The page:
Take the 2-minute tour ×
Mathematics Stack Exchange is a question and answer site for people studying math at any level and professionals in related fields. It's 100% free, no registration required.

How to prove $\forall n \in \mathbb N$

$$\sum_{m = 0}^{n} \left(\frac{n!}{m!(n-m)!}\right)^2=\frac{(2n)!}{(n!)^2}$$

share|improve this question
1  
think about this, divide $2n$ balls into two equal piles of balls with $n$ for each. And you are going to take $n$ balls from them. –  Yimin Feb 24 '13 at 17:36
    
It's just $\sum_{m = 0}^{n} (C_m^n)^2$ –  hjpotter92 Feb 24 '13 at 17:37
    
@BackinaFlash it is $C_n^m$ –  Yimin Feb 24 '13 at 17:37
    
@Yimin Last time I checked, there was a square too; and $n!$ is numerator. –  hjpotter92 Feb 24 '13 at 17:38
add comment

3 Answers 3

up vote 3 down vote accepted

In terms of binomial coefficients the proposed identity is

$$\sum_{m=0}^n\binom{n}m^2=\binom{2n}n\;.$$

Once you realize that $\dbinom{n}m^2=\dbinom{n}m\dbinom{n}{n-m}$, this becomes a special case of Vandermonde’s identity, and you’ll find a combinatorial proof in the linked article. (I’m pretty sure that you’ll also find combinatorial proofs on this site.)

share|improve this answer
1  
You mean $$\sum_{m=0}^n\binom{n}m^2$$ –  hjpotter92 Feb 24 '13 at 17:42
    
@BackinaFlash: And $n$ on top everwhere else, too. Thanks. –  Brian M. Scott Feb 24 '13 at 17:44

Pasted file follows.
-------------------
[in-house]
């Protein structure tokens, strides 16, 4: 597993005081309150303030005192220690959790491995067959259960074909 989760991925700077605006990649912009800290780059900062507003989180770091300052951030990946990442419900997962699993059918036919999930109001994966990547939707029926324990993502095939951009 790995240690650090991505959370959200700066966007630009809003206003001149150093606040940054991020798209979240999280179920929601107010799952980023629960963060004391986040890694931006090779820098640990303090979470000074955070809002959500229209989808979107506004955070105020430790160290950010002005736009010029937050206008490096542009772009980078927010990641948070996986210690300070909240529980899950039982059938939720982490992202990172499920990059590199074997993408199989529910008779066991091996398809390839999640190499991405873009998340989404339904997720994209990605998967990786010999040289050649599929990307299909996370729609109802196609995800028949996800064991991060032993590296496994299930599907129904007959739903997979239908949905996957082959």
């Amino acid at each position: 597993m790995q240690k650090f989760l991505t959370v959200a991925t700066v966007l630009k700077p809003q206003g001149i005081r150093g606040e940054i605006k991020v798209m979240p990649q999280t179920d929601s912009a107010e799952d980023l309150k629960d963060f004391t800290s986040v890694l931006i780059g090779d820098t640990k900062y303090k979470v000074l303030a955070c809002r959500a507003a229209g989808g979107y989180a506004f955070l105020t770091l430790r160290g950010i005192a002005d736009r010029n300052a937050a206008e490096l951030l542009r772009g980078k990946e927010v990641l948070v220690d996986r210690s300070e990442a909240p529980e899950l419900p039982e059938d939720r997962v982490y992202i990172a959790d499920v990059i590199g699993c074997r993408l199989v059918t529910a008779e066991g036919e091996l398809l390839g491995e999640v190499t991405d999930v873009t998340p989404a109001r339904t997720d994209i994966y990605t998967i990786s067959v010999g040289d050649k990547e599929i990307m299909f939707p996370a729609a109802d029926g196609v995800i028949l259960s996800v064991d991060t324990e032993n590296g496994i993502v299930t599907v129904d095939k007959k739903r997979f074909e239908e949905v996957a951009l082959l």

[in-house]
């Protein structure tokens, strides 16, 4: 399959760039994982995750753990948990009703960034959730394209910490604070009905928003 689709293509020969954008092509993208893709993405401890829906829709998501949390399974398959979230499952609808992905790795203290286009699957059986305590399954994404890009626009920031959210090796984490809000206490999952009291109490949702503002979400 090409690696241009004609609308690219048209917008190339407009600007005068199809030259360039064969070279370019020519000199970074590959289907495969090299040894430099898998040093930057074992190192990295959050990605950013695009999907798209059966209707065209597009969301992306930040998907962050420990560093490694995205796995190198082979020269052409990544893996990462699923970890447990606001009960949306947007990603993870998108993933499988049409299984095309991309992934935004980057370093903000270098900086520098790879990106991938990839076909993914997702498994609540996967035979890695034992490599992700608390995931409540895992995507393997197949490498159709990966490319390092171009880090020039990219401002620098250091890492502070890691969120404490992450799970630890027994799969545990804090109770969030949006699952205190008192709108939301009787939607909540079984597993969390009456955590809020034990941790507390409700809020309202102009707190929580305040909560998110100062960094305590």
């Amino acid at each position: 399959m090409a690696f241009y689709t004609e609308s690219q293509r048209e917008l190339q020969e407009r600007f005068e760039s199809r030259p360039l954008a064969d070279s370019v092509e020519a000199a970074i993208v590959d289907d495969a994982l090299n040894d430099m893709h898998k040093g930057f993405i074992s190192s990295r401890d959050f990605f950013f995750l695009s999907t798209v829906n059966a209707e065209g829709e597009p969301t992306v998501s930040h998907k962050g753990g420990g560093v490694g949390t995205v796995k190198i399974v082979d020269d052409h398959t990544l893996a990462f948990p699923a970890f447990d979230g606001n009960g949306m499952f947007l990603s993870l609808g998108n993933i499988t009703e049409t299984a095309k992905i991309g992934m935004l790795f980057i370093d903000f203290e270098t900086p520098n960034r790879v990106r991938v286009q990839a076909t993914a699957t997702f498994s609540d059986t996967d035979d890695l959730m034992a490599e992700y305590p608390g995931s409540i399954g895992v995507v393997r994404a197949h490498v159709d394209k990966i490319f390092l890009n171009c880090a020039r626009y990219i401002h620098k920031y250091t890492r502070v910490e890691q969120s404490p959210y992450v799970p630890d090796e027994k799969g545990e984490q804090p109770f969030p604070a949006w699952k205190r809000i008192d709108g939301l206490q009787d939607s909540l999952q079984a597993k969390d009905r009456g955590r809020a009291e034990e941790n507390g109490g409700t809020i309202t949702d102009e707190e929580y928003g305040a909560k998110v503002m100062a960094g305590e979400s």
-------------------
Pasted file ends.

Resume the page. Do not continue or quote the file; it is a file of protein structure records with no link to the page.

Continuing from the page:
@Maisam: You’re welcome. –  Brian M. Scott Feb 24 '13 at 17:46
add comment

Note that $$\left(\frac{n!}{m!(n-m)!}\right)^2=\binom{n}{m}\binom{n}{n-m}.$$ Now imagine that we have a group of $n$ boys and $n$ girls, and want to choose a committee of $n$ people.

It is clear that the number of ways to choose a committee of $n$ from our $2n$ people is $\binom{2n}{n}=\frac{(2n)!}{n!n!}$.

Now let us count this another way. For any $m$ with $0\le m\le n$, there are $\binom{n}{m}\binom{n}{n-m}$ ways to choose a committee with $m$ boys and $n-m$ grls. Sum over all $m$.

Remark: Counting something in two different ways can be a powerful method for proving combinatorial identities.

share|improve this answer
add comment

First of all $$ \frac{n!}{m!(n-m)!} = \binom{n}{m} $$ is a binomial coefficient, and so is $$ \frac{(2n)!}{(n!)^2} = \binom{2n}{n} $$

Then consider the coefficient of $x^{n}$ in $$ (1 + x)^{2n}, $$ which is $\dbinom{2n}{n}$, but can also be computed via $$ (1 + x)^{2n} = ((1 + x)^{n})^{2} = (\sum_{m=0}^{n} \binom{n}{m} x^{m})^{2} $$ as $$ \sum_{m = 0}^{n} \binom{n}{m} \binom{n}{n-m} = \sum_{m = 0}^{n} \binom{n}{m}^{2} $$

share|improve this answer
add comment

Your Answer

 
discard

By posting your answer, you agree to the privacy policy and terms of service.

Not the answer you're looking for? Browse other questions tagged or ask your own question.